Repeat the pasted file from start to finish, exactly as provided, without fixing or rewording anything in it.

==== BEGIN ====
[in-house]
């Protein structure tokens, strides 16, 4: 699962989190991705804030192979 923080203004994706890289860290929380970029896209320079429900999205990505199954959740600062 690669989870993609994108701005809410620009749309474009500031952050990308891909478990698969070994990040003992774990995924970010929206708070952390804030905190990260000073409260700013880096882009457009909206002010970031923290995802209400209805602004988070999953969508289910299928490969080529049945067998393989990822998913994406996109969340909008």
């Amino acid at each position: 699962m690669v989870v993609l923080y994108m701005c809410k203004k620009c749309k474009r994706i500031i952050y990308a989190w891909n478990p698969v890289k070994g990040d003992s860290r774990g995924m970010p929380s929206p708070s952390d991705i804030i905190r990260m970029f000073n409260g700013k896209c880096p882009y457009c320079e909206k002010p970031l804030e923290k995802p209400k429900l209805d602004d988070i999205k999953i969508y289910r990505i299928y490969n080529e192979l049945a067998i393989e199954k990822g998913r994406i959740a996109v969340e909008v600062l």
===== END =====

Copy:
[in-house]
């Protein structure tokens, strides 16, 4: 699962989190991705804030192979 923080203004994706890289860290929380970029896209320079429900999205990505199954959740600062 690669989870993609994108701005809410620009749309474009500031952050990308891909478990698969070994990040003992774990995924970010929206708070952390804030905190990260000073409260700013880096882009457009909206002010970031923290995802209400209805602004988070999953969508289910299928490969080529049945067998393989990822998913994406996109969340909008």
């Amino acid at each position: 699962m690669v989870v993609l923080y994108m701005c809410k203004k620009c749309k474009r994706i500031i952050y990308a989190w891909n478990p698969v890289k070994g990040d003992s860290r774990g995924m970010p929380s929206p708070s952390d991705i804030i905190r990260m970029f000073n409260g700013k896209c880096p882009y457009c320079e909206k002010p970031l804030e923290k995802p209400k429900l209805d602004d988070i999205k999953i969508y289910r990505i299928y490969n080529e192979l049945a067998i393989e199954k990822g998913r994406i959740a996109v969340e909008v600062l």